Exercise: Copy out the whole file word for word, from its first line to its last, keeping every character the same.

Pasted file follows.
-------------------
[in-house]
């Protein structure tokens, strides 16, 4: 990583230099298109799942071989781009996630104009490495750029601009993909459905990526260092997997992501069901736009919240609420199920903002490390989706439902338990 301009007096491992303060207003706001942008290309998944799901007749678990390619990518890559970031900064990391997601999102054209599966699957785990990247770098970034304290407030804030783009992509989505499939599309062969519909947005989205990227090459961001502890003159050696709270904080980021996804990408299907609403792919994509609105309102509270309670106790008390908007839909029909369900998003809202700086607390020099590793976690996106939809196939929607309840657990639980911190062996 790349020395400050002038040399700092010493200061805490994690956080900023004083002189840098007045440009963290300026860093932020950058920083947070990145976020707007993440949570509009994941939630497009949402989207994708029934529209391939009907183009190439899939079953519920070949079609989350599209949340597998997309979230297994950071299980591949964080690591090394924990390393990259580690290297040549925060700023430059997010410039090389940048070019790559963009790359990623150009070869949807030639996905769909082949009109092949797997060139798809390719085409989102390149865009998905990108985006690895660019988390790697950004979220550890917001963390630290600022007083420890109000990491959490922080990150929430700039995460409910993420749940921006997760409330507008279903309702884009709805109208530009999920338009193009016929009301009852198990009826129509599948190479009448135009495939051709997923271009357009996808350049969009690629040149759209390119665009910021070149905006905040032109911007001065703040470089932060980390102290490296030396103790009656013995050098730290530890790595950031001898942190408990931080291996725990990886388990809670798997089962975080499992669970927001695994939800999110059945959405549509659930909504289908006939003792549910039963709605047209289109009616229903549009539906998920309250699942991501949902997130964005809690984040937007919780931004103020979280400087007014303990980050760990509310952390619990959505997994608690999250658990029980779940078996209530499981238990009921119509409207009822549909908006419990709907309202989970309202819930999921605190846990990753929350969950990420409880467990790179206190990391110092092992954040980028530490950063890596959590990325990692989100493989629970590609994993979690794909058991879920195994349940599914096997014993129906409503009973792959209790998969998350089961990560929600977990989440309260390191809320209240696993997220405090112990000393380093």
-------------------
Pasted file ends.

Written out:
[in-house]
């Protein structure tokens, strides 16, 4: 990583230099298109799942071989781009996630104009490495750029601009993909459905990526260092997997992501069901736009919240609420199920903002490390989706439902338990 301009007096491992303060207003706001942008290309998944799901007749678990390619990518890559970031900064990391997601999102054209599966699957785990990247770098970034304290407030804030783009992509989505499939599309062969519909947005989205990227090459961001502890003159050696709270904080980021996804990408299907609403792919994509609105309102509270309670106790008390908007839909029909369900998003809202700086607390020099590793976690996106939809196939929607309840657990639980911190062996 790349020395400050002038040399700092010493200061805490994690956080900023004083002189840098007045440009963290300026860093932020950058920083947070990145976020707007993440949570509009994941939630497009949402989207994708029934529209391939009907183009190439899939079953519920070949079609989350599209949340597998997309979230297994950071299980591949964080690591090394924990390393990259580690290297040549925060700023430059997010410039090389940048070019790559963009790359990623150009070869949807030639996905769909082949009109092949797997060139798809390719085409989102390149865009998905990108985006690895660019988390790697950004979220550890917001963390630290600022007083420890109000990491959490922080990150929430700039995460409910993420749940921006997760409330507008279903309702884009709805109208530009999920338009193009016929009301009852198990009826129509599948190479009448135009495939051709997923271009357009996808350049969009690629040149759209390119665009910021070149905006905040032109911007001065703040470089932060980390102290490296030396103790009656013995050098730290530890790595950031001898942190408990931080291996725990990886388990809670798997089962975080499992669970927001695994939800999110059945959405549509659930909504289908006939003792549910039963709605047209289109009616229903549009539906998920309250699942991501949902997130964005809690984040937007919780931004103020979280400087007014303990980050760990509310952390619990959505997994608690999250658990029980779940078996209530499981238990009921119509409207009822549909908006419990709907309202989970309202819930999921605190846990990753929350969950990420409880467990790179206190990391110092092992954040980028530490950063890596959590990325990692989100493989629970590609994993979690794909058991879920195994349940599914096997014993129906409503009973792959209790998969998350089961990560929600977990989440309260390191809320209240696993997220405090112990000393380093």